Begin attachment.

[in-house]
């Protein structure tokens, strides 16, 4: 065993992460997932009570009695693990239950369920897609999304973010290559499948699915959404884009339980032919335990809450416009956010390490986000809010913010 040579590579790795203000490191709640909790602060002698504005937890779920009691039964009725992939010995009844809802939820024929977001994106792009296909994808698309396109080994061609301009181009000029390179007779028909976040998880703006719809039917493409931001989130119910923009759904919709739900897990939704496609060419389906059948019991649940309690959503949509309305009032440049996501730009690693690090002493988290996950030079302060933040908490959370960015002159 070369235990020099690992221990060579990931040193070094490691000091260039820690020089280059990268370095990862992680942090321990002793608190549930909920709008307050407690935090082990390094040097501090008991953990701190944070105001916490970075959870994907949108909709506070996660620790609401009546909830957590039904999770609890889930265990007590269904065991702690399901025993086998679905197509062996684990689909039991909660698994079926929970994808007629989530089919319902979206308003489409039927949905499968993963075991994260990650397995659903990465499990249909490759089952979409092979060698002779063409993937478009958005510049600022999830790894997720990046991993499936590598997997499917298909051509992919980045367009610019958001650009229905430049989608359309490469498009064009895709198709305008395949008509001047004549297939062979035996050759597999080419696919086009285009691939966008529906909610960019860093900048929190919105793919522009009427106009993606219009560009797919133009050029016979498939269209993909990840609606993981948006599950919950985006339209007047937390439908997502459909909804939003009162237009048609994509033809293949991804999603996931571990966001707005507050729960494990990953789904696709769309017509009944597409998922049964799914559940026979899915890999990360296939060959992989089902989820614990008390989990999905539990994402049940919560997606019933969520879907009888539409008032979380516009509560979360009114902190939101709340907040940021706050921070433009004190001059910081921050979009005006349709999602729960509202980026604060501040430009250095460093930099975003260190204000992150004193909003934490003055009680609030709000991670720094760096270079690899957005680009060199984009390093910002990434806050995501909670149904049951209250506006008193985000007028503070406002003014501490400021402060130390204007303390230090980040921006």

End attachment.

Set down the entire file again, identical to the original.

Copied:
[in-house]
């Protein structure tokens, strides 16, 4: 065993992460997932009570009695693990239950369920897609999304973010290559499948699915959404884009339980032919335990809450416009956010390490986000809010913010 040579590579790795203000490191709640909790602060002698504005937890779920009691039964009725992939010995009844809802939820024929977001994106792009296909994808698309396109080994061609301009181009000029390179007779028909976040998880703006719809039917493409931001989130119910923009759904919709739900897990939704496609060419389906059948019991649940309690959503949509309305009032440049996501730009690693690090002493988290996950030079302060933040908490959370960015002159 070369235990020099690992221990060579990931040193070094490691000091260039820690020089280059990268370095990862992680942090321990002793608190549930909920709008307050407690935090082990390094040097501090008991953990701190944070105001916490970075959870994907949108909709506070996660620790609401009546909830957590039904999770609890889930265990007590269904065991702690399901025993086998679905197509062996684990689909039991909660698994079926929970994808007629989530089919319902979206308003489409039927949905499968993963075991994260990650397995659903990465499990249909490759089952979409092979060698002779063409993937478009958005510049600022999830790894997720990046991993499936590598997997499917298909051509992919980045367009610019958001650009229905430049989608359309490469498009064009895709198709305008395949008509001047004549297939062979035996050759597999080419696919086009285009691939966008529906909610960019860093900048929190919105793919522009009427106009993606219009560009797919133009050029016979498939269209993909990840609606993981948006599950919950985006339209007047937390439908997502459909909804939003009162237009048609994509033809293949991804999603996931571990966001707005507050729960494990990953789904696709769309017509009944597409998922049964799914559940026979899915890999990360296939060959992989089902989820614990008390989990999905539990994402049940919560997606019933969520879907009888539409008032979380516009509560979360009114902190939101709340907040940021706050921070433009004190001059910081921050979009005006349709999602729960509202980026604060501040430009250095460093930099975003260190204000992150004193909003934490003055009680609030709000991670720094760096270079690899957005680009060199984009390093910002990434806050995501909670149904049951209250506006008193985000007028503070406002003014501490400021402060130390204007303390230090980040921006």